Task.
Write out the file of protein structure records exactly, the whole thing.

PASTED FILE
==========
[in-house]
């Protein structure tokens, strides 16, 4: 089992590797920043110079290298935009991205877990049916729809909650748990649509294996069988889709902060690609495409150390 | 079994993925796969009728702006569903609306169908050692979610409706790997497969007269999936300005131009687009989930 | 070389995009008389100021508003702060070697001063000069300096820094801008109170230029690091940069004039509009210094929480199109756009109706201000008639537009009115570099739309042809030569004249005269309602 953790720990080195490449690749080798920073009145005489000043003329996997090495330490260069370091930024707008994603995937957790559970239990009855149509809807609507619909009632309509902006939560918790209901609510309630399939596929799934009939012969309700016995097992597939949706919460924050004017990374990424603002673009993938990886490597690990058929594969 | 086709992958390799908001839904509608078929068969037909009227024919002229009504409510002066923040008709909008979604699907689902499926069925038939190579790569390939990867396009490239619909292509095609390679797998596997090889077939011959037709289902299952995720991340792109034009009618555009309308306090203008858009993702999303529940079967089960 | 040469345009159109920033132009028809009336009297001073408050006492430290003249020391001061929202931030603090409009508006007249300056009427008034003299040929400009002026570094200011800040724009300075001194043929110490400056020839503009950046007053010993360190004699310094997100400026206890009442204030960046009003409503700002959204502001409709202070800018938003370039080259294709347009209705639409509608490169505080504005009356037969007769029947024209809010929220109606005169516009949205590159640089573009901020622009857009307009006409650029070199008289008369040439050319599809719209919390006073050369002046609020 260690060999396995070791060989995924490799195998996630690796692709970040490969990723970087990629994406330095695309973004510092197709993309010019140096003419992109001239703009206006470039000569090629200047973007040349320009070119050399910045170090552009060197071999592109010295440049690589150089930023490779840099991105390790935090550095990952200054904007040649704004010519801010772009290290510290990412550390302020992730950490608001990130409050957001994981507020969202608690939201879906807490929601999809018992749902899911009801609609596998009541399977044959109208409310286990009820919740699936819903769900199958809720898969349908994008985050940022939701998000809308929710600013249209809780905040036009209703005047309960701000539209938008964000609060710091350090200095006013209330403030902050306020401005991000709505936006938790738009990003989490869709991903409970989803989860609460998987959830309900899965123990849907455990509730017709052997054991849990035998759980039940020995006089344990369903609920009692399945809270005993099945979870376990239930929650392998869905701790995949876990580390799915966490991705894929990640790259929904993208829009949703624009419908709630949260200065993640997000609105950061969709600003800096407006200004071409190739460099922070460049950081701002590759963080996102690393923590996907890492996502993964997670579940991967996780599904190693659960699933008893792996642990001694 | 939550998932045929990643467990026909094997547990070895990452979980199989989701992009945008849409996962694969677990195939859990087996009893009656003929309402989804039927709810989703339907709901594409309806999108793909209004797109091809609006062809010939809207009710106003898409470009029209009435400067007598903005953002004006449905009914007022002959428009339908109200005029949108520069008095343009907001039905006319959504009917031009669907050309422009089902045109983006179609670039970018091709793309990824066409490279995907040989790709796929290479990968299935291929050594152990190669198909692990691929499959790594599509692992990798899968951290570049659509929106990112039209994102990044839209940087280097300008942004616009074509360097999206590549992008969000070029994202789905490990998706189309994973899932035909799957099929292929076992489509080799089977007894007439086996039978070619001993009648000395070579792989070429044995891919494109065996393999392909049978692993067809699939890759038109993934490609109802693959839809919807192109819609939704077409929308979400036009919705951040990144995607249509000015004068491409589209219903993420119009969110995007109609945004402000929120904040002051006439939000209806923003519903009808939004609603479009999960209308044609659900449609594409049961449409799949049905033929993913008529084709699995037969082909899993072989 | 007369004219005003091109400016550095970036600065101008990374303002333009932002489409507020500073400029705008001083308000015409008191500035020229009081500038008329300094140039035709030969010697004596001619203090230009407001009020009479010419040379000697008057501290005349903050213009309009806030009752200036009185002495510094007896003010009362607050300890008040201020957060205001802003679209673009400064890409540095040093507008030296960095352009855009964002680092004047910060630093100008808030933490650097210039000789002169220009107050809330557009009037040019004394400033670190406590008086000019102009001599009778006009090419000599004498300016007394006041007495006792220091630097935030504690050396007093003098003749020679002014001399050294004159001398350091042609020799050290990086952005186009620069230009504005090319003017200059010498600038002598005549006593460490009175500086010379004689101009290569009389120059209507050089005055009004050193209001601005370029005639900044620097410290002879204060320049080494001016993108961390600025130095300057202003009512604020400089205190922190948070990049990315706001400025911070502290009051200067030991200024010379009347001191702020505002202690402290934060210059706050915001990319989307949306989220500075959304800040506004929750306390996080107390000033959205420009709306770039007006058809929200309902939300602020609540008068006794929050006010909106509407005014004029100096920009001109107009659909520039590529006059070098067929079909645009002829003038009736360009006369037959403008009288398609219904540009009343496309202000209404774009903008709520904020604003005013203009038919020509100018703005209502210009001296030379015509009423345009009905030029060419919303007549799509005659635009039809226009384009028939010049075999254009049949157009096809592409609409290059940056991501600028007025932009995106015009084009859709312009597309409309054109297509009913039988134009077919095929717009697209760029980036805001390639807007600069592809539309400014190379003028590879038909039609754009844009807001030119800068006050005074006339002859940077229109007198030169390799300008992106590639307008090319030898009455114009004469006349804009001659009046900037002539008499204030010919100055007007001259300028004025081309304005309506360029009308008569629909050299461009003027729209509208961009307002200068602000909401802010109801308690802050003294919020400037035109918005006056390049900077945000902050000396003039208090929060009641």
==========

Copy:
[in-house]
């Protein structure tokens, strides 16, 4: 089992590797920043110079290298935009991205877990049916729809909650748990649509294996069988889709902060690609495409150390 | 079994993925796969009728702006569903609306169908050692979610409706790997497969007269999936300005131009687009989930 | 070389995009008389100021508003702060070697001063000069300096820094801008109170230029690091940069004039509009210094929480199109756009109706201000008639537009009115570099739309042809030569004249005269309602 953790720990080195490449690749080798920073009145005489000043003329996997090495330490260069370091930024707008994603995937957790559970239990009855149509809807609507619909009632309509902006939560918790209901609510309630399939596929799934009939012969309700016995097992597939949706919460924050004017990374990424603002673009993938990886490597690990058929594969 | 086709992958390799908001839904509608078929068969037909009227024919002229009504409510002066923040008709909008979604699907689902499926069925038939190579790569390939990867396009490239619909292509095609390679797998596997090889077939011959037709289902299952995720991340792109034009009618555009309308306090203008858009993702999303529940079967089960 | 040469345009159109920033132009028809009336009297001073408050006492430290003249020391001061929202931030603090409009508006007249300056009427008034003299040929400009002026570094200011800040724009300075001194043929110490400056020839503009950046007053010993360190004699310094997100400026206890009442204030960046009003409503700002959204502001409709202070800018938003370039080259294709347009209705639409509608490169505080504005009356037969007769029947024209809010929220109606005169516009949205590159640089573009901020622009857009307009006409650029070199008289008369040439050319599809719209919390006073050369002046609020 260690060999396995070791060989995924490799195998996630690796692709970040490969990723970087990629994406330095695309973004510092197709993309010019140096003419992109001239703009206006470039000569090629200047973007040349320009070119050399910045170090552009060197071999592109010295440049690589150089930023490779840099991105390790935090550095990952200054904007040649704004010519801010772009290290510290990412550390302020992730950490608001990130409050957001994981507020969202608690939201879906807490929601999809018992749902899911009801609609596998009541399977044959109208409310286990009820919740699936819903769900199958809720898969349908994008985050940022939701998000809308929710600013249209809780905040036009209703005047309960701000539209938008964000609060710091350090200095006013209330403030902050306020401005991000709505936006938790738009990003989490869709991903409970989803989860609460998987959830309900899965123990849907455990509730017709052997054991849990035998759980039940020995006089344990369903609920009692399945809270005993099945979870376990239930929650392998869905701790995949876990580390799915966490991705894929990640790259929904993208829009949703624009419908709630949260200065993640997000609105950061969709600003800096407006200004071409190739460099922070460049950081701002590759963080996102690393923590996907890492996502993964997670579940991967996780599904190693659960699933008893792996642990001694 | 939550998932045929990643467990026909094997547990070895990452979980199989989701992009945008849409996962694969677990195939859990087996009893009656003929309402989804039927709810989703339907709901594409309806999108793909209004797109091809609006062809010939809207009710106003898409470009029209009435400067007598903005953002004006449905009914007022002959428009339908109200005029949108520069008095343009907001039905006319959504009917031009669907050309422009089902045109983006179609670039970018091709793309990824066409490279995907040989790709796929290479990968299935291929050594152990190669198909692990691929499959790594599509692992990798899968951290570049659509929106990112039209994102990044839209940087280097300008942004616009074509360097999206590549992008969000070029994202789905490990998706189309994973899932035909799957099929292929076992489509080799089977007894007439086996039978070619001993009648000395070579792989070429044995891919494109065996393999392909049978692993067809699939890759038109993934490609109802693959839809919807192109819609939704077409929308979400036009919705951040990144995607249509000015004068491409589209219903993420119009969110995007109609945004402000929120904040002051006439939000209806923003519903009808939004609603479009999960209308044609659900449609594409049961449409799949049905033929993913008529084709699995037969082909899993072989 | 007369004219005003091109400016550095970036600065101008990374303002333009932002489409507020500073400029705008001083308000015409008191500035020229009081500038008329300094140039035709030969010697004596001619203090230009407001009020009479010419040379000697008057501290005349903050213009309009806030009752200036009185002495510094007896003010009362607050300890008040201020957060205001802003679209673009400064890409540095040093507008030296960095352009855009964002680092004047910060630093100008808030933490650097210039000789002169220009107050809330557009009037040019004394400033670190406590008086000019102009001599009778006009090419000599004498300016007394006041007495006792220091630097935030504690050396007093003098003749020679002014001399050294004159001398350091042609020799050290990086952005186009620069230009504005090319003017200059010498600038002598005549006593460490009175500086010379004689101009290569009389120059209507050089005055009004050193209001601005370029005639900044620097410290002879204060320049080494001016993108961390600025130095300057202003009512604020400089205190922190948070990049990315706001400025911070502290009051200067030991200024010379009347001191702020505002202690402290934060210059706050915001990319989307949306989220500075959304800040506004929750306390996080107390000033959205420009709306770039007006058809929200309902939300602020609540008068006794929050006010909106509407005014004029100096920009001109107009659909520039590529006059070098067929079909645009002829003038009736360009006369037959403008009288398609219904540009009343496309202000209404774009903008709520904020604003005013203009038919020509100018703005209502210009001296030379015509009423345009009905030029060419919303007549799509005659635009039809226009384009028939010049075999254009049949157009096809592409609409290059940056991501600028007025932009995106015009084009859709312009597309409309054109297509009913039988134009077919095929717009697209760029980036805001390639807007600069592809539309400014190379003028590879038909039609754009844009807001030119800068006050005074006339002859940077229109007198030169390799300008992106590639307008090319030898009455114009004469006349804009001659009046900037002539008499204030010919100055007007001259300028004025081309304005309506360029009308008569629909050299461009003027729209509208961009307002200068602000909401802010109801308690802050003294919020400037035109918005006056390049900077945000902050000396003039208090929060009641």